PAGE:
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Effectiveness of chest compression feedback during cardiopulmonary resuscitation in lateral tilted and semirecumbent positions: a randomised controlled simulation study

Title
Effectiveness of chest compression feedback during cardiopulmonary resuscitation in lateral tilted and semirecumbent positions: a randomised controlled simulation study
Author
오재훈
Keywords
HEALTH-CARE PROFESSIONALS; CARDIAC-ARREST; QUALITY; CPR; MANNEQUIN; PREGNANCY; IMPROVES; PERFORMANCE; GUIDELINES; RESCUER
Issue Date
2015-11
Publisher
WILEY-BLACKWELL
Citation
ANAESTHESIA, v. 70, NO 11, Page. 1235-1241
Abstract
Feedback devices have been shown to improve the quality of chest compression during cardiopulmonary resuscitation for patients in the supine position, but no studies have reported the effects of feedback devices on chest compression when the chest is tilted. Basic life support-trained providers were randomly assigned to administer chest compressions to a manikin in the supine, 30 degrees left lateral tilt and 30 degrees semirecumbent positions, with or without the aid of a feedback device incorporated into a smartphone. Thirty-six participants were studied. The feedback device did not affect the quality of chest compressions in the supine position, but improved aspects of performance in the tilted positions. In the lateral tilted position, the median (IQR [range]) chest compression rate was 99 (99-100 [96-117])compressions.min(-1) with and 115 (95-128 [77-164])compressions.min(-1) without feedback (p=0.05), and the proportion of compressions of correct depth was 55 (0-96 [0-100])% with and 1 (0-30 [0-100])% without feedback (p=0.03). In the semirecumbent position, the proportion of compressions of correct depth was 21 (0-87 [0-100])% with and 1 (0-26 [0-100])% without feedback (p=0.05). Female participants applied chest compressions at a more accurate rate using the feedback device in the lateral tilted position but were unable to increase the chest compression depth, whereas male participants were able to increase the force of chest compression using the feedback device in the lateral tilted and semirecumbent positions. We conclude that a feedback device improves the application of chest compressions during simulated cardiopulmonary resuscitation when the chest is tilted.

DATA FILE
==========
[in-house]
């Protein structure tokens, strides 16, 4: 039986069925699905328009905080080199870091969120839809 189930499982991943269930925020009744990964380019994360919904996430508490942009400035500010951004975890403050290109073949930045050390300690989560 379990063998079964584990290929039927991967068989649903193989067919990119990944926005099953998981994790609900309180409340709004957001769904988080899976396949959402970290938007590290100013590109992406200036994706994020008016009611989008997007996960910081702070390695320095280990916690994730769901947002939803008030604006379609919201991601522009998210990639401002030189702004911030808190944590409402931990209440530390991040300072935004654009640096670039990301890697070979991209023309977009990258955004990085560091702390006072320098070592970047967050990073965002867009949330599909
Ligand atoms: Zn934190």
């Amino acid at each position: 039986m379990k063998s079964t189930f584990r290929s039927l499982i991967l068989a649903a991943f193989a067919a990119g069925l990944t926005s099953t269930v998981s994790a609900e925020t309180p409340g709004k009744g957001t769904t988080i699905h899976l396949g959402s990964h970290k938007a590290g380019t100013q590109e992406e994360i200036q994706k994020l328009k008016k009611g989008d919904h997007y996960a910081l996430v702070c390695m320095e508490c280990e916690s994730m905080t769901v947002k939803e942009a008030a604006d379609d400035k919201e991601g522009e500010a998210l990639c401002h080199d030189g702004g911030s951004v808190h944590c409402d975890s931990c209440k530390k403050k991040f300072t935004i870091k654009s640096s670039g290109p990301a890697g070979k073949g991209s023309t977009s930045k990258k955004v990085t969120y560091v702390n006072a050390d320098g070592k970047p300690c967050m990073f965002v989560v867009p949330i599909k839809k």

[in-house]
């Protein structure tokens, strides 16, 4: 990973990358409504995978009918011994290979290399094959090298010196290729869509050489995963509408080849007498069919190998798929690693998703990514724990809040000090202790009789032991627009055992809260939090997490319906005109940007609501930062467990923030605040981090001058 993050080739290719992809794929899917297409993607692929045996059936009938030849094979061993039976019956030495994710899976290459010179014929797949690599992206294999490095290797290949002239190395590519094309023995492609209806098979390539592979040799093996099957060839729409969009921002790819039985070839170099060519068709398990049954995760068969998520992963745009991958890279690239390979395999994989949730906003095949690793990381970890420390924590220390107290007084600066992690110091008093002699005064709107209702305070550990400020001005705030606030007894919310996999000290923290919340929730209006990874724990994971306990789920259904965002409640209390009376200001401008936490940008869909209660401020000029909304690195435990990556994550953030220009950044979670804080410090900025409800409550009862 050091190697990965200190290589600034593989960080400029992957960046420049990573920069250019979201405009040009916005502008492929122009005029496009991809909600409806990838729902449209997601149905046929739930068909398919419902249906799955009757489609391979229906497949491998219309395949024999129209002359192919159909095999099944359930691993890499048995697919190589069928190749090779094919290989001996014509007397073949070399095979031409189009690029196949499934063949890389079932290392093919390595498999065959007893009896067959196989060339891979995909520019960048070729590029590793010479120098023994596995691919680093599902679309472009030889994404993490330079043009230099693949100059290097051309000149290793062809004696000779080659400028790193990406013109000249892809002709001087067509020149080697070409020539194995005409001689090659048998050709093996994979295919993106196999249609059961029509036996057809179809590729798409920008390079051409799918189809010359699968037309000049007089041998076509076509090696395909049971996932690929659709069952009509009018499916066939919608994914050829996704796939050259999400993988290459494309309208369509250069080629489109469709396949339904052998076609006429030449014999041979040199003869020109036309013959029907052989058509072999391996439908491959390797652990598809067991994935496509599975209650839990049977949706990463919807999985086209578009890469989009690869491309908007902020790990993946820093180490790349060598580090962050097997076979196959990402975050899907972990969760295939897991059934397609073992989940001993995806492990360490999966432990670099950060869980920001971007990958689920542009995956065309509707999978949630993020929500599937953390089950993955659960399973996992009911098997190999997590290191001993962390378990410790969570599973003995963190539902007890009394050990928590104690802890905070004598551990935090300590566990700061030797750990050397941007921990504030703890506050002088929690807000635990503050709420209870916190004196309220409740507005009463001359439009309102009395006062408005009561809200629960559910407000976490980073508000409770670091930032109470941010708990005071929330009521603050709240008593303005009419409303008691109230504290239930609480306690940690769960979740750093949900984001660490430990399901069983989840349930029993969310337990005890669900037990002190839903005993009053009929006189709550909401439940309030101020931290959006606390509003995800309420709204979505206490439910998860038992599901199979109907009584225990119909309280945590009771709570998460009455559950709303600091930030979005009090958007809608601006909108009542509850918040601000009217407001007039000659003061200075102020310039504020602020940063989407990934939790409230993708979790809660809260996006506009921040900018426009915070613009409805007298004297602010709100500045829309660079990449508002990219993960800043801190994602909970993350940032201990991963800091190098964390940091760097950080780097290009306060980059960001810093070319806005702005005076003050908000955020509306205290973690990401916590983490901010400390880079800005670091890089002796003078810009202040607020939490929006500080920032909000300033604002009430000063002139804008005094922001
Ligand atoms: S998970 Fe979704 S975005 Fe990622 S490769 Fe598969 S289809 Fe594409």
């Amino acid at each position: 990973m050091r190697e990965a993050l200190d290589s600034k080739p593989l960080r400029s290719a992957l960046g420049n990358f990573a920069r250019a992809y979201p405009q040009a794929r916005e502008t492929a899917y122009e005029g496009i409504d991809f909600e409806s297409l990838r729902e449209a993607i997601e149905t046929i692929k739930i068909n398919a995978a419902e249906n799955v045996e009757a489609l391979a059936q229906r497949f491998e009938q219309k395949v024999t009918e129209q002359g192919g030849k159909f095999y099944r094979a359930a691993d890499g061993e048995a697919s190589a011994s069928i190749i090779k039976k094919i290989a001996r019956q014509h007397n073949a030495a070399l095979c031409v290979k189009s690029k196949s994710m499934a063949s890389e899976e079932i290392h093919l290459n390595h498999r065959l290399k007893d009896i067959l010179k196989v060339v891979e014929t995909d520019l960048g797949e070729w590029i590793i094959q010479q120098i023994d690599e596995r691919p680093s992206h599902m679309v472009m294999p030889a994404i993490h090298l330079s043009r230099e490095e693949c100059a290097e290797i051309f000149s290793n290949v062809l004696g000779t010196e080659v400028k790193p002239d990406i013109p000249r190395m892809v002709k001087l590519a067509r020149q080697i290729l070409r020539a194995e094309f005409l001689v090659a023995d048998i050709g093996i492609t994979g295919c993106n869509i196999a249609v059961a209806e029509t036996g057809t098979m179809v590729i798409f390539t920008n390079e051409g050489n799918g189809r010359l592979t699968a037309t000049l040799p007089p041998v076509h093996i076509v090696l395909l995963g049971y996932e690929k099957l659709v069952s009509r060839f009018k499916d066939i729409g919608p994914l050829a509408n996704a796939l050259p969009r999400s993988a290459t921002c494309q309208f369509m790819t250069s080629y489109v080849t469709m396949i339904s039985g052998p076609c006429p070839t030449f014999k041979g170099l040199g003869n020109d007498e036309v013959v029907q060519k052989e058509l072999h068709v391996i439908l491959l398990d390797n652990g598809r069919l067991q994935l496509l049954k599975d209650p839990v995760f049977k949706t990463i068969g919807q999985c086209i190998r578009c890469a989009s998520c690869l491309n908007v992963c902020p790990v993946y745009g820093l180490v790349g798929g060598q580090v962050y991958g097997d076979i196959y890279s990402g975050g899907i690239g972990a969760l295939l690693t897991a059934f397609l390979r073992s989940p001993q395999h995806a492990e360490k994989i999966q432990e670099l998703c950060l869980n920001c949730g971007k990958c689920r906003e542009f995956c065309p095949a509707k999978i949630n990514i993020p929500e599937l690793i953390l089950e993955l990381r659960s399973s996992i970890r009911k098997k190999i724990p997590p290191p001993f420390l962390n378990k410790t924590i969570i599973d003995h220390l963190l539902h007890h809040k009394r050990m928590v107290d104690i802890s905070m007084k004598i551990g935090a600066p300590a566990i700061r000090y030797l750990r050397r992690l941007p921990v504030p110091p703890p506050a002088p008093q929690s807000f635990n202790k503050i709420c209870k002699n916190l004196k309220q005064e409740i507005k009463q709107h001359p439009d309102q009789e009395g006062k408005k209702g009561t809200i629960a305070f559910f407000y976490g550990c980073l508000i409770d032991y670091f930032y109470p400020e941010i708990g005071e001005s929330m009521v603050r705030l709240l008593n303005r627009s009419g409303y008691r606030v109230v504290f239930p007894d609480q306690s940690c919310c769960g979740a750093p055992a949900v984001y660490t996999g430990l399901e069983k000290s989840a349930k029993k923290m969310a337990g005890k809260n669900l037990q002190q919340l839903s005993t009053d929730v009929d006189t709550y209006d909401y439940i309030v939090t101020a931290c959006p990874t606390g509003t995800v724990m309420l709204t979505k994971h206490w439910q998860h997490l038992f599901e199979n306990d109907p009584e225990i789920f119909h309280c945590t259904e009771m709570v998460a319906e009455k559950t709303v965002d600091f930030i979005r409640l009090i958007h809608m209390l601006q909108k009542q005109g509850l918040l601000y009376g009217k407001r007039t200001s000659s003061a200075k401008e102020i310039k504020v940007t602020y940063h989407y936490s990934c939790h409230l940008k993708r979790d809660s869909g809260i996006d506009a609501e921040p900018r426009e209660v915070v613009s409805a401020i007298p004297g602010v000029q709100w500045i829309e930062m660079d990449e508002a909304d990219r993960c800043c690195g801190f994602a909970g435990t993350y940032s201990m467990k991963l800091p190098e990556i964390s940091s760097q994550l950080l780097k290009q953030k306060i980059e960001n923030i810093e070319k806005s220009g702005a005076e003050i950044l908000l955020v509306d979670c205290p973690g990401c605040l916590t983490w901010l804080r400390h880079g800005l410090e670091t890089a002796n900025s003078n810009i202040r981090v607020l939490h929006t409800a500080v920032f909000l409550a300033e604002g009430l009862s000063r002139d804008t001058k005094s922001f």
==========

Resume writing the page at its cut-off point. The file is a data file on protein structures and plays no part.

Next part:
URI
http://onlinelibrary.wiley.com/doi/10.1111/anae.13222/abstracthttp://hdl.handle.net/20.500.11754/29177
ISSN
0003-2409; 1365-2044
DOI
10.1111/anae.13222
Appears in Collections:
COLLEGE OF MEDICINE[S](의과대학) > MEDICINE(의학과) > Articles
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